** Thomas F. Eagleton 1742
** Frances Farenthold 405
** Mike Gravel 226
** Endicott Peabody 108
** Claiborne W. Smothers 74
** Birch Bayh 62
** Peter Rodino 57
** Jimmy Carter 30
** Shirley Chisholm 20
** Moon Landrieu 18.5
** Edward T. Breathitt 18
** Edward M. Kennedy 15
** Fred R. Harris 14
** Richard G. Hatcher 11
** Harold E. Hughes 10
** Joseph M. Montoya 9
** William L. Guy 8
** Adlai E. Stevenson III 8
** Robert Bergland 5
** Cesar Chavez 5
** Wilbur Mills 5
** Wendell R. Anderson 4
** Stanley Arnold 4
** Ronald Dellums 4
** John J. Houlihan 4
** Roberto Mondragón 4
** Reubin Askew 3
** Herman Badillo 3
** Eugene McCarthy 3
** Claiborne Pell 3
** Terry Sanford 3
** Ramsey Clark 2
** Richard J. Daley 2
** John DeCarlo 2
** Ernest Gruening 2
** Roger Mudd 2
** Edmund Muskie 2
** Claude Pepper 2
** Abraham Ribicoff 2
** Patrick Taylor 2
** Bruno Agnoli 1
** Ernest Albright 1
** William Barrett 1
** Daniel Berrigan 1
** Phillip Berrigan 1
** Julian Bond 1
** Hargrove Bowles 1
** Archie Bunker 1
** Phillip Burton 1
** William Chappell 1
** Lawton Chiles 1
** Frank Church 1
** Leon Cook 1
** George A. Dowdy 1
** Robert Drinan 1
** Nick Galifianakis 1
** John Goodrich 1
** Michael Griffin 1
** Martha Griffiths 1

** Charles Hamilton 1
** Patricia Harris 1
** James B. Hunt 1
** Daniel Inouye 1
** Henry "Scoop" Jackson 1
** Robert Kariss 1
** Allard Lowenstein 1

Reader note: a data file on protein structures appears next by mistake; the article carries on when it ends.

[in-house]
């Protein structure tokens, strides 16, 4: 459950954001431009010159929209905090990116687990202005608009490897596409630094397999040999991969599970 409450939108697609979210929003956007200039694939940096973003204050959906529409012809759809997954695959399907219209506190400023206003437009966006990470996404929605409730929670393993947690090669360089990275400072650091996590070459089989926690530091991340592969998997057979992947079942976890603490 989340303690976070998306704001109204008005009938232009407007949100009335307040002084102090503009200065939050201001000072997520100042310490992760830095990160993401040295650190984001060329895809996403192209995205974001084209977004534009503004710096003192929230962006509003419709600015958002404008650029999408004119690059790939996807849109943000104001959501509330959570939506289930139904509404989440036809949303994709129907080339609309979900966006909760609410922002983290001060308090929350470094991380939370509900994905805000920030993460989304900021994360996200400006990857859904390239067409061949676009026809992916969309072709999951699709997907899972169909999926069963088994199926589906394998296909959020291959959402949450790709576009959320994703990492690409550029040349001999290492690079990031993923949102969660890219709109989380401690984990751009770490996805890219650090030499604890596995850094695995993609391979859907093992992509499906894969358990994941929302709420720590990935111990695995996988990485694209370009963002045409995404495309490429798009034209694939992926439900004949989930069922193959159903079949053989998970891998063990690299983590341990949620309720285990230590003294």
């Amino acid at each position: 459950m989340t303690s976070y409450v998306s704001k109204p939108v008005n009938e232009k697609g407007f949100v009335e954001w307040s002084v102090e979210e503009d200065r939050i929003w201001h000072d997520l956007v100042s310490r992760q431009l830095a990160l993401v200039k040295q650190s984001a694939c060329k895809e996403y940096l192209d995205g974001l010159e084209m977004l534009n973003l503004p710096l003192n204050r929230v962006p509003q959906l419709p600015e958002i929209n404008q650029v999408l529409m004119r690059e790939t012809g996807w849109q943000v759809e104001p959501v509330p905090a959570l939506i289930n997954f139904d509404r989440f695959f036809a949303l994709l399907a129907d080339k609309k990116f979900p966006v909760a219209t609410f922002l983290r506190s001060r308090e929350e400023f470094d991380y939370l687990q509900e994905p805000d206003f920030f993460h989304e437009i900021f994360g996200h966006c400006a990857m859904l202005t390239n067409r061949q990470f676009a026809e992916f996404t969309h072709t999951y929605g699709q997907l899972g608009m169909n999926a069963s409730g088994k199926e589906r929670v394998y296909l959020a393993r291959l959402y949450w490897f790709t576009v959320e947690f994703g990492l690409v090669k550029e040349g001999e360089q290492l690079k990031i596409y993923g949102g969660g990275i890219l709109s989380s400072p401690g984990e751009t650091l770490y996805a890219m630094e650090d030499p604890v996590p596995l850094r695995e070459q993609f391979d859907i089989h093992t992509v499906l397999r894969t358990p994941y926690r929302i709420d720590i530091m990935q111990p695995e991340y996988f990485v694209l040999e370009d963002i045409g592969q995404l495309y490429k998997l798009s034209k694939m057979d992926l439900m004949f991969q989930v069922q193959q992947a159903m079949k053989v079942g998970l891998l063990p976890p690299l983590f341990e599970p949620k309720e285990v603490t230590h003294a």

** Mao Zedong 1
** Eleanor McGovern 1
** Martha Mitchell 1
** Ralph Nader 1
** George Norcross III 1
** Jerry Rubin 1
** Fred Seaman 1
** Joe Smith 1
** Benjamin Spock 1
** Patrick Tavolacci 1
** George Wallace 1
** 4 others 88.49

The vice presidential balloting went on so long that McGovern and Eagleton were forced to make their acceptance speeches at around three in the morning, local time.

A couple of weeks after the convention ended, it was discovered that Eagleton had undergone psychiatric electroshock therapy for depression, and had concealed this information from McGovern. McGovern initially claimed that he would back Eagleton “1000%”, only to ask Eagleton to withdraw 3 days later. This perceived indecisiveness was disastrous for the McGovern campaign.

After a week in which six prominent Democrats publicly refused the VP nomination, Sargent Shriver, brother-in-law to the Kennedys and former ambassador to France and head of the War on Poverty, finally accepted. He was officially nominated by a special session of the Democratic National Committee. By this time, McGovern's poll ratings had plunged from 41% to 24%.

The Hunter S. Thompson book "Fear and Loathing on the Campaign Trail '72" covers McGovern's campaign to win the Democratic nomination.

Amnesty, Abortion and Acid